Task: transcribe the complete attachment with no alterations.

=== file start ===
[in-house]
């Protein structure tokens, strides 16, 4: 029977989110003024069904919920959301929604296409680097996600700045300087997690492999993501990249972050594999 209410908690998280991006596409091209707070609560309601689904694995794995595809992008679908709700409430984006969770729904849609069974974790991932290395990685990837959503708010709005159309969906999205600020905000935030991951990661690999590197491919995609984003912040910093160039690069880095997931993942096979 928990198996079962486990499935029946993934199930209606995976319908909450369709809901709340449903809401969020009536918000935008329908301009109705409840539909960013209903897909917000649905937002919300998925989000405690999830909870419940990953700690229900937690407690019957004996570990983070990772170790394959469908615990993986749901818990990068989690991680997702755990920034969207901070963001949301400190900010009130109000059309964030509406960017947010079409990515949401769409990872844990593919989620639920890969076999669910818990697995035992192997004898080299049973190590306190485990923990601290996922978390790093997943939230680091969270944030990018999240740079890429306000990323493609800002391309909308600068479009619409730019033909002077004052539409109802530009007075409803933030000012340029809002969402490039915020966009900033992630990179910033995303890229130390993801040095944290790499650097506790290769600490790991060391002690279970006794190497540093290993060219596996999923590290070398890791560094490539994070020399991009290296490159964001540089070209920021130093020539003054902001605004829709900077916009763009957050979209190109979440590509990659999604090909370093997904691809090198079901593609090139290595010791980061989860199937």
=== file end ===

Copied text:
[in-house]
């Protein structure tokens, strides 16, 4: 029977989110003024069904919920959301929604296409680097996600700045300087997690492999993501990249972050594999 209410908690998280991006596409091209707070609560309601689904694995794995595809992008679908709700409430984006969770729904849609069974974790991932290395990685990837959503708010709005159309969906999205600020905000935030991951990661690999590197491919995609984003912040910093160039690069880095997931993942096979 928990198996079962486990499935029946993934199930209606995976319908909450369709809901709340449903809401969020009536918000935008329908301009109705409840539909960013209903897909917000649905937002919300998925989000405690999830909870419940990953700690229900937690407690019957004996570990983070990772170790394959469908615990993986749901818990990068989690991680997702755990920034969207901070963001949301400190900010009130109000059309964030509406960017947010079409990515949401769409990872844990593919989620639920890969076999669910818990697995035992192997004898080299049973190590306190485990923990601290996922978390790093997943939230680091969270944030990018999240740079890429306000990323493609800002391309909308600068479009619409730019033909002077004052539409109802530009007075409803933030000012340029809002969402490039915020966009900033992630990179910033995303890229130390993801040095944290790499650097506790290769600490790991060391002690279970006794190497540093290993060219596996999923590290070398890791560094490539994070020399991009290296490159964001540089070209920021130093020539003054902001605004829709900077916009763009957050979209190109979440590509990659999604090909370093997904691809090198079901593609090139290595010791980061989860199937």